The Moral Maze on Radio 4 on Saturday night was unsatisfactory as always. This is because morality is treated as merely subjective, without regard to objective laws, and listeners who have not already sorted out what they believe, are left in the same “maze” as before. On the regular panel Claire Fox is generally bleakly pragmatic and Melanie Phillips generally angry and hectoring. It is a very British programme: serious moral concerns are aired, more or less politely, and then left when they began – up in the air.
This week’s subject was on the rights and wrongs of gender-specific abortions i.e. the legality of aborting baby girls (no culture ever mentions aborting baby boys, I note). This follows a recent news item, that doctors have been aborting baby girls in this country with impunity. The resulting furore from Christians has led to a statement from Keir Starmer, the Director of Public Prosecutions, reported in the Telegraph on October 8: prosecuting the doctors involved would not be in the public interest. This ruling he has now explained in a painfully clear fashion: the British Medical Association had advised that “there may be circumstances in which termination of pregnancy on the grounds of foetal sex may be lawful.”
Starmer went on to state that “The law does not, in terms, expressly forbid gender-specific abortions; rather it prohibits any abortion carried out without two medical practitioners having formed a view, in good faith, that the health risks of continuing with a pregnancy outweigh those of termination.”
It seems that Starmer rightly feared a prosecution would fail, because “the discretion afforded to doctors under the current law in assessing the risk to the mental or physical health of a patient is wide, and having consulted an experienced consultant in obstetrics and gynaecology, it appears that there is no generally accepted approach among the medical profession.” He concluded that, had a prosecution been mounted, “there is a real risk that different juries would reach different decisions on essentially the same facts.”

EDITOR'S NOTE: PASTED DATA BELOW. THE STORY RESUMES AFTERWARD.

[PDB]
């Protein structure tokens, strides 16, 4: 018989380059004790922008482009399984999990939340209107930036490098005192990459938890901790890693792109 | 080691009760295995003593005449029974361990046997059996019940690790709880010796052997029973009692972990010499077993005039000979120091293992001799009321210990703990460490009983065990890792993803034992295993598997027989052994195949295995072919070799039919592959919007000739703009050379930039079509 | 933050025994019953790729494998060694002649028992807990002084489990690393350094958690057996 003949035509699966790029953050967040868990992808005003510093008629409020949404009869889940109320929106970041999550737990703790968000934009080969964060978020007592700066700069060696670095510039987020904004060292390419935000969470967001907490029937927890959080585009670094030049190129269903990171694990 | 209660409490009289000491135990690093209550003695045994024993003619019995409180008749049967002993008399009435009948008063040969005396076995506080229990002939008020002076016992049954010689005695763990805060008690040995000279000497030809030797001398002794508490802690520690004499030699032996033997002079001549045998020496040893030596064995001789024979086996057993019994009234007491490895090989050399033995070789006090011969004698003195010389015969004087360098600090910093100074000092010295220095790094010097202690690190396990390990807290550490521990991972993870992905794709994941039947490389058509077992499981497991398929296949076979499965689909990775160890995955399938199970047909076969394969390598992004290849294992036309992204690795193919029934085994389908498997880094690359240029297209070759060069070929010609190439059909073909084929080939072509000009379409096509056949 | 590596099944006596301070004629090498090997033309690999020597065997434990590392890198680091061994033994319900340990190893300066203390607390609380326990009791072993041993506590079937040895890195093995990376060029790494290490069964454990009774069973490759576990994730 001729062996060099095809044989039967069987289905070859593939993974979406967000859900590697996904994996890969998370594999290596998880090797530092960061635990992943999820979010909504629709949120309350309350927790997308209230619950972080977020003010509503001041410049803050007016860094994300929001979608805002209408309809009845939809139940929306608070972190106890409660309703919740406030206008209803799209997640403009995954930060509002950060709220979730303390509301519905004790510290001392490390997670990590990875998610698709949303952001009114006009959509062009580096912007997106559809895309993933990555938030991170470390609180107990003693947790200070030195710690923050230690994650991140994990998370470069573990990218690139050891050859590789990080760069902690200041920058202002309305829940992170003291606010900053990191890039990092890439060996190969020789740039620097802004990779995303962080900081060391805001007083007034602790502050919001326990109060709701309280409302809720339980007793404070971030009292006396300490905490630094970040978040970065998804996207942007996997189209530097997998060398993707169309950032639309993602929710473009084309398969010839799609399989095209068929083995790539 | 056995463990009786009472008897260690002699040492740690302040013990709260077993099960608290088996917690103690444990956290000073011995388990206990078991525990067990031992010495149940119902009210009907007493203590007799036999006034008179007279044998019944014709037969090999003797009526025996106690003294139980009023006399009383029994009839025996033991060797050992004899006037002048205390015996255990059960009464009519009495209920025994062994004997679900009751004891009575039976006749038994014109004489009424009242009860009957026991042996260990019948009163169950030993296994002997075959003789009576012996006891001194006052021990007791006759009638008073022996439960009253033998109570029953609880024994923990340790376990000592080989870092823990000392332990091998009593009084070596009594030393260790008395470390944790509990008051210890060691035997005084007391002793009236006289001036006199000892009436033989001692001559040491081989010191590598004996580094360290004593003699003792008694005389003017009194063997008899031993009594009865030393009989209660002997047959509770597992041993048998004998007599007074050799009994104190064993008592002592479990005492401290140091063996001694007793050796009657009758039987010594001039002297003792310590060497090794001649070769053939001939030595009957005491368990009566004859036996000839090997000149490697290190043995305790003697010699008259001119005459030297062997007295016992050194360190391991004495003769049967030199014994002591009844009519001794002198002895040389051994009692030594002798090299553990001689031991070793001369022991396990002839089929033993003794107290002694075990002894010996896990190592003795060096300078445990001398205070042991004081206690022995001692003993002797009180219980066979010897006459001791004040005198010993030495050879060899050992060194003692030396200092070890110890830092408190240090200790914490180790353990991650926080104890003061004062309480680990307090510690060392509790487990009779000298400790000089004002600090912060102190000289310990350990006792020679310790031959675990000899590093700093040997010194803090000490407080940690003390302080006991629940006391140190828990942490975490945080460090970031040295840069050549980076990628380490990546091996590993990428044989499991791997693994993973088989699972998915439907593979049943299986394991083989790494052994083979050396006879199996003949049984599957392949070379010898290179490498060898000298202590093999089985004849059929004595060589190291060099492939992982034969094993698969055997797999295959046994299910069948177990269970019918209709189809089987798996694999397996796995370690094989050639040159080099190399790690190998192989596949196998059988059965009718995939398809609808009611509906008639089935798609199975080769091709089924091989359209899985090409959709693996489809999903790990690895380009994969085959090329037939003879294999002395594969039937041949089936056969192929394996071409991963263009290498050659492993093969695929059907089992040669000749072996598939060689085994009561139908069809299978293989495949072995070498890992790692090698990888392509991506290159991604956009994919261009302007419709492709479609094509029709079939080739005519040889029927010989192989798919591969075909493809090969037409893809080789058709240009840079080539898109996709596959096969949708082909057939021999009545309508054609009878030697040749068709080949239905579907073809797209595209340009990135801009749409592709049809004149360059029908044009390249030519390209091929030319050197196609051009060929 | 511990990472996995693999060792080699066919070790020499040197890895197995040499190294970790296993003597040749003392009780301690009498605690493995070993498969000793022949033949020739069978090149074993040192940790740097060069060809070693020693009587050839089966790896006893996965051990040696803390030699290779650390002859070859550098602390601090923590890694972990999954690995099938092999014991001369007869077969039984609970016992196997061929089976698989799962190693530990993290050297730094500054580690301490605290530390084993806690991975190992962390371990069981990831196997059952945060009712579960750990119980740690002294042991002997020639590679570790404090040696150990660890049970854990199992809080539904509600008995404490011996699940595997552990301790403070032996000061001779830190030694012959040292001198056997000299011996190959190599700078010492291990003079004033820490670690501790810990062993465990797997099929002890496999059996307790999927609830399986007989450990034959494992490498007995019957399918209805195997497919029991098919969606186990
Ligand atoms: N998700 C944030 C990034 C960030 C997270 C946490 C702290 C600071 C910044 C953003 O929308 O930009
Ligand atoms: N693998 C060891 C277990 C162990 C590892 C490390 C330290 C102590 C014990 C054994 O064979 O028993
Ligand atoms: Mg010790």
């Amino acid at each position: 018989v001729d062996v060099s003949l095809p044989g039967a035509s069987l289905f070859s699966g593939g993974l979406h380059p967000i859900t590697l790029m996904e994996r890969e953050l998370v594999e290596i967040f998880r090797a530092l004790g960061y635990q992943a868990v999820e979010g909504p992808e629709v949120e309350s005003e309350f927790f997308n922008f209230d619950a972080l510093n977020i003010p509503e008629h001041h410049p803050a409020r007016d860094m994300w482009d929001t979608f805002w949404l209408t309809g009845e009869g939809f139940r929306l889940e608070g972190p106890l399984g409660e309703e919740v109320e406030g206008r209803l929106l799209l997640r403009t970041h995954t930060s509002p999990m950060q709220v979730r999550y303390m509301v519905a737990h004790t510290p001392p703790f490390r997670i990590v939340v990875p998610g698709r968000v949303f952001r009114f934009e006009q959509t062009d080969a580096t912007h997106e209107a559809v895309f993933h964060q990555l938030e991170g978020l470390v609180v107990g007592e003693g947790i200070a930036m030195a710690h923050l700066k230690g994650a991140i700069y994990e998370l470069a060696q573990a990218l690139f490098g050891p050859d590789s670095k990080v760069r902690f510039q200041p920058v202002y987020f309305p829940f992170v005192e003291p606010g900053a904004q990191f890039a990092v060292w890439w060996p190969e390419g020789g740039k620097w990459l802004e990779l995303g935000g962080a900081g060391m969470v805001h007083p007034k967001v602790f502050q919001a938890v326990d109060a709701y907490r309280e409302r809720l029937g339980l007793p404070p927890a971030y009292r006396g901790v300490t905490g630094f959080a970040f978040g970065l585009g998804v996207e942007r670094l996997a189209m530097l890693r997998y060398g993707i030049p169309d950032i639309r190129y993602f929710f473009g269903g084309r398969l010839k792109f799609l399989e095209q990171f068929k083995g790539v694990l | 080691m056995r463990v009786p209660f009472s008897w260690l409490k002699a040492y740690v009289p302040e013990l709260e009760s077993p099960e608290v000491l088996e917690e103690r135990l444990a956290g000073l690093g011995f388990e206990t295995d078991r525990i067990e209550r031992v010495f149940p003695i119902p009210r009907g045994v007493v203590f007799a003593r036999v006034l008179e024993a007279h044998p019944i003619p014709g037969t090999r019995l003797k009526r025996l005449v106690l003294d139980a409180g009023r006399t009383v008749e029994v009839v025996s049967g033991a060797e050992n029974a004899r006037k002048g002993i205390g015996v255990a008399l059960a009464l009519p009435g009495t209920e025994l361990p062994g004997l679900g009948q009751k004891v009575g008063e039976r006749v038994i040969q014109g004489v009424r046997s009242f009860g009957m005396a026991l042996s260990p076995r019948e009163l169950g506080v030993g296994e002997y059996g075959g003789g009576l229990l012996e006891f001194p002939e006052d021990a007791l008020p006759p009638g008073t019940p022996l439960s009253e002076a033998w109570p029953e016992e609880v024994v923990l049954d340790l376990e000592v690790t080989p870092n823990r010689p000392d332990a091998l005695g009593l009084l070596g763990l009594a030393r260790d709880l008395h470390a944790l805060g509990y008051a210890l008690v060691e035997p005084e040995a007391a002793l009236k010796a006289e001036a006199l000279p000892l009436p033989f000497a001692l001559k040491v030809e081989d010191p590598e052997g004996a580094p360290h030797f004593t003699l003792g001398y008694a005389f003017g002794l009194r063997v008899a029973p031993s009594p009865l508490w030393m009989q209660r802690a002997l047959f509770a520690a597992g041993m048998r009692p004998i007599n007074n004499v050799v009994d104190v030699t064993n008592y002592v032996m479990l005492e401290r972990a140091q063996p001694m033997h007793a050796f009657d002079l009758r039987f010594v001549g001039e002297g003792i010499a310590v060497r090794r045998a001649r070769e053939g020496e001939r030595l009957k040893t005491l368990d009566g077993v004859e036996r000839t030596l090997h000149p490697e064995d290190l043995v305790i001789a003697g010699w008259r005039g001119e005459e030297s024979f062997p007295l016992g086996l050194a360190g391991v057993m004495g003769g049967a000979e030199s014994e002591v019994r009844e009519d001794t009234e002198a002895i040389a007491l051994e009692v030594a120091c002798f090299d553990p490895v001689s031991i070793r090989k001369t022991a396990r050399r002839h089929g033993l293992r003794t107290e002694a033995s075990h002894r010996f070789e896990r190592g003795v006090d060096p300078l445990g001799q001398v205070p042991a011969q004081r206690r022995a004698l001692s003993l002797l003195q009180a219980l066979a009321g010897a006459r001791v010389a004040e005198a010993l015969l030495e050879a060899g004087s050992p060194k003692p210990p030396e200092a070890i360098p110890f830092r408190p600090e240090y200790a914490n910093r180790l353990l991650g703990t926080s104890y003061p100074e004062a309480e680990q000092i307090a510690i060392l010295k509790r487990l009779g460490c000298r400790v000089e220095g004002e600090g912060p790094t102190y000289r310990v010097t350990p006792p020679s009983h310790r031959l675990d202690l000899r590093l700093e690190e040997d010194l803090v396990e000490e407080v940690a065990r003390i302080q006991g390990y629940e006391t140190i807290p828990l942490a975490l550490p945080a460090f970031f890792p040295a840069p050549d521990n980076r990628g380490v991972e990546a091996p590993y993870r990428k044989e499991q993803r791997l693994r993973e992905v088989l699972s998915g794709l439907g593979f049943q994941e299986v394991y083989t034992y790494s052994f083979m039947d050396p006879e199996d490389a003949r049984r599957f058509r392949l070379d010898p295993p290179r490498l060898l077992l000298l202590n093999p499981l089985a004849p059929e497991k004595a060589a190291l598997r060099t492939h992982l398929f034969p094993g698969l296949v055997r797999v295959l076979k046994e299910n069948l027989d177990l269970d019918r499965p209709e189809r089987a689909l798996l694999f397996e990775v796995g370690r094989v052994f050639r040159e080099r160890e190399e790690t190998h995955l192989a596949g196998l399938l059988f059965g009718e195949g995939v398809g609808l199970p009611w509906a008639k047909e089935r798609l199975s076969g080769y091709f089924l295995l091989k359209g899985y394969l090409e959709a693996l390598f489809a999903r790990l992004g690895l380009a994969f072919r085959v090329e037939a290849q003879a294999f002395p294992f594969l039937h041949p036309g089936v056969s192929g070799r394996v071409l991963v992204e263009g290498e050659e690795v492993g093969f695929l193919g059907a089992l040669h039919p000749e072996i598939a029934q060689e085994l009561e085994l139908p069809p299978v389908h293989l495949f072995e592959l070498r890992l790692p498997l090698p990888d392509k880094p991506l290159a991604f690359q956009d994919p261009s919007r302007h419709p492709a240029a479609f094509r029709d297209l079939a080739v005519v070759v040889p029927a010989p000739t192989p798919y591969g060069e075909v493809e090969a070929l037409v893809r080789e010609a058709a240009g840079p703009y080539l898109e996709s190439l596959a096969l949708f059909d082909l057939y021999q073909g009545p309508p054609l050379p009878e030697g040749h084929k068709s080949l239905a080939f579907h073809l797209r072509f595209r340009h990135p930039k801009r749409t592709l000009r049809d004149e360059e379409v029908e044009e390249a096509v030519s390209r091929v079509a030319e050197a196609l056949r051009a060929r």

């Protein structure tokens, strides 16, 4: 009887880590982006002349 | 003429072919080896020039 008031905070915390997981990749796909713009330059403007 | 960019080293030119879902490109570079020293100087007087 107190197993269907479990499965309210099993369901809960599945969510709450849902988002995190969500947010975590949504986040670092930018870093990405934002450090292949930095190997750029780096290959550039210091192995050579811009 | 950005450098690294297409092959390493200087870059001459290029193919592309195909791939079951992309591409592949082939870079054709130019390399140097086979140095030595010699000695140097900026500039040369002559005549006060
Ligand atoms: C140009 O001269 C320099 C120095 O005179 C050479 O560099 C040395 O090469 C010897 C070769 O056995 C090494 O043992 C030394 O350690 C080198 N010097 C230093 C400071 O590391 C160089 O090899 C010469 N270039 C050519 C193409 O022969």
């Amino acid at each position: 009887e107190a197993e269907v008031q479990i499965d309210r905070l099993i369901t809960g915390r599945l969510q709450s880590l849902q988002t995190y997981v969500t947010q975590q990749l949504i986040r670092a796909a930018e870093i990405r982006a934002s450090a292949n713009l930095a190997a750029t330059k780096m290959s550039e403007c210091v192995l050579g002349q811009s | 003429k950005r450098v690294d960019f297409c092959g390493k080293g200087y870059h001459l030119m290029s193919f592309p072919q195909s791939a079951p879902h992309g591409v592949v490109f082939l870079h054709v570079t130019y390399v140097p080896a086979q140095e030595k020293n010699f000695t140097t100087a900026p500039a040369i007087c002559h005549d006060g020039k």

I don’t blame Starmer for his conclusions here; it is the wording of the 1967 Abortion Act that is at fault. In reality, as all who have studied this law and its consequences know, whether they believe in the women’s “right to choose” or the sanctity of unborn life, the interpretation of the wording about “the physical or mental health of a patient” is indeed so very “wide” that doctors can get away with murder. What doctor would gainsay the testimony of a woman who tells him that continuing with a pregnancy, including that of a baby girl, is causing her intolerable stress?
In the Moral Maze, Melanie Phillips was appalled at the way the Abortion Act is routinely being abused, while Clare Fox thought that women, rather than the two doctors specified, should take responsibility for their choices in pregnancy. This seems a bit disingenuous: pregnant women do control the situation entirely; doctors are either too frightened or too indifferent to do other than agree with them. Of the other speakers, Professor Wendy Savage, an avowed feminist, related a highly emotional anecdote about failing a desperate friend who died after a back-street abortion.
This almost silenced everyone; the single dissenter, Dr Trevor Stammers, who spoke with 30 years’ experience of general practice, was totally ignored when he tried to put forward the point that he had known of women who had been suicidal as a result of having had an abortion. It shows that in a general public discourse on this subject, it is simply not possible to talk about the psychological problems women may experience after abortion; it goes too much against the accepted narrative.
And where are the feminists in this debate, defending their unborn baby sisters, friends and future fellow women? Their silence is deafening. If I had ever been sympathetic to the arguments of feminists, this would have been the moment where I walked away. Just as former Communists have written of their disillusionment with Marxism in the classic text, “The God That Failed”, isn’t it time for ideological feminists to admit they were wrong and now write about “The Goddess That Failed”?
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